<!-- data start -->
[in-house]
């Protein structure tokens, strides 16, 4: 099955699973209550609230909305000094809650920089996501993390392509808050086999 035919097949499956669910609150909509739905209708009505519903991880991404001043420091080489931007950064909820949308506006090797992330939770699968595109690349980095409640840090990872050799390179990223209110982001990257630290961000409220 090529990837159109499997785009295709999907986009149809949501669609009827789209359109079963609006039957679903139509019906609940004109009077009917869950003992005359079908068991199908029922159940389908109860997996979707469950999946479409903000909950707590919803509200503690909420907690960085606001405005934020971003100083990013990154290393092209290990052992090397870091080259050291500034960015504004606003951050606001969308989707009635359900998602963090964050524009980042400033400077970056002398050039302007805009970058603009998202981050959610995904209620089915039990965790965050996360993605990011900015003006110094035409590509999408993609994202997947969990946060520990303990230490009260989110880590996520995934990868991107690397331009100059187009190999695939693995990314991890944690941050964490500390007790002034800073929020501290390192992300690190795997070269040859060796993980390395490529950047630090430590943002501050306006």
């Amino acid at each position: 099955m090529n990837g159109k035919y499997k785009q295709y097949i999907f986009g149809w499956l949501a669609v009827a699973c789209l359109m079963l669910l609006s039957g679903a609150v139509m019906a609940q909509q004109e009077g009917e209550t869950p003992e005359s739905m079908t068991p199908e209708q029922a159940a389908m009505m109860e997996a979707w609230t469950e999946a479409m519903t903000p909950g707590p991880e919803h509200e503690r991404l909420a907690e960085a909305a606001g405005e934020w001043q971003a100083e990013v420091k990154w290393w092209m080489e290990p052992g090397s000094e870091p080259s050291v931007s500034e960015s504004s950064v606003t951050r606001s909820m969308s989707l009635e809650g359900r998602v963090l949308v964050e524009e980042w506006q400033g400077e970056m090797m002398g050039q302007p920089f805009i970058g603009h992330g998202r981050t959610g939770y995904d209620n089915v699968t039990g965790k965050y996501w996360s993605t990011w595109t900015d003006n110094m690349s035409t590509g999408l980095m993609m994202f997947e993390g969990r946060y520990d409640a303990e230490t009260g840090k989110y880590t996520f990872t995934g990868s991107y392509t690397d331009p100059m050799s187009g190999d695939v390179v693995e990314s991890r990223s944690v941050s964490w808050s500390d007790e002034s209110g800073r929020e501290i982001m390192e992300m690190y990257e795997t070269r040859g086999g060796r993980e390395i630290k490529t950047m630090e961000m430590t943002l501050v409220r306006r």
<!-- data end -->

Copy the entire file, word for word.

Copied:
[in-house]
């Protein structure tokens, strides 16, 4: 099955699973209550609230909305000094809650920089996501993390392509808050086999 035919097949499956669910609150909509739905209708009505519903991880991404001043420091080489931007950064909820949308506006090797992330939770699968595109690349980095409640840090990872050799390179990223209110982001990257630290961000409220 090529990837159109499997785009295709999907986009149809949501669609009827789209359109079963609006039957679903139509019906609940004109009077009917869950003992005359079908068991199908029922159940389908109860997996979707469950999946479409903000909950707590919803509200503690909420907690960085606001405005934020971003100083990013990154290393092209290990052992090397870091080259050291500034960015504004606003951050606001969308989707009635359900998602963090964050524009980042400033400077970056002398050039302007805009970058603009998202981050959610995904209620089915039990965790965050996360993605990011900015003006110094035409590509999408993609994202997947969990946060520990303990230490009260989110880590996520995934990868991107690397331009100059187009190999695939693995990314991890944690941050964490500390007790002034800073929020501290390192992300690190795997070269040859060796993980390395490529950047630090430590943002501050306006």
């Amino acid at each position: 099955m090529n990837g159109k035919y499997k785009q295709y097949i999907f986009g149809w499956l949501a669609v009827a699973c789209l359109m079963l669910l609006s039957g679903a609150v139509m019906a609940q909509q004109e009077g009917e209550t869950p003992e005359s739905m079908t068991p199908e209708q029922a159940a389908m009505m109860e997996a979707w609230t469950e999946a479409m519903t903000p909950g707590p991880e919803h509200e503690r991404l909420a907690e960085a909305a606001g405005e934020w001043q971003a100083e990013v420091k990154w290393w092209m080489e290990p052992g090397s000094e870091p080259s050291v931007s500034e960015s504004s950064v606003t951050r606001s909820m969308s989707l009635e809650g359900r998602v963090l949308v964050e524009e980042w506006q400033g400077e970056m090797m002398g050039q302007p920089f805009i970058g603009h992330g998202r981050t959610g939770y995904d209620n089915v699968t039990g965790k965050y996501w996360s993605t990011w595109t900015d003006n110094m690349s035409t590509g999408l980095m993609m994202f997947e993390g969990r946060y520990d409640a303990e230490t009260g840090k989110y880590t996520f990872t995934g990868s991107y392509t690397d331009p100059m050799s187009g190999d695939v390179v693995e990314s991890r990223s944690v941050s964490w808050s500390d007790e002034s209110g800073r929020e501290i982001m390192e992300m690190y990257e795997t070269r040859g086999g060796r993980e390395i630290k490529t950047m630090e961000m430590t943002l501050v409220r306006r």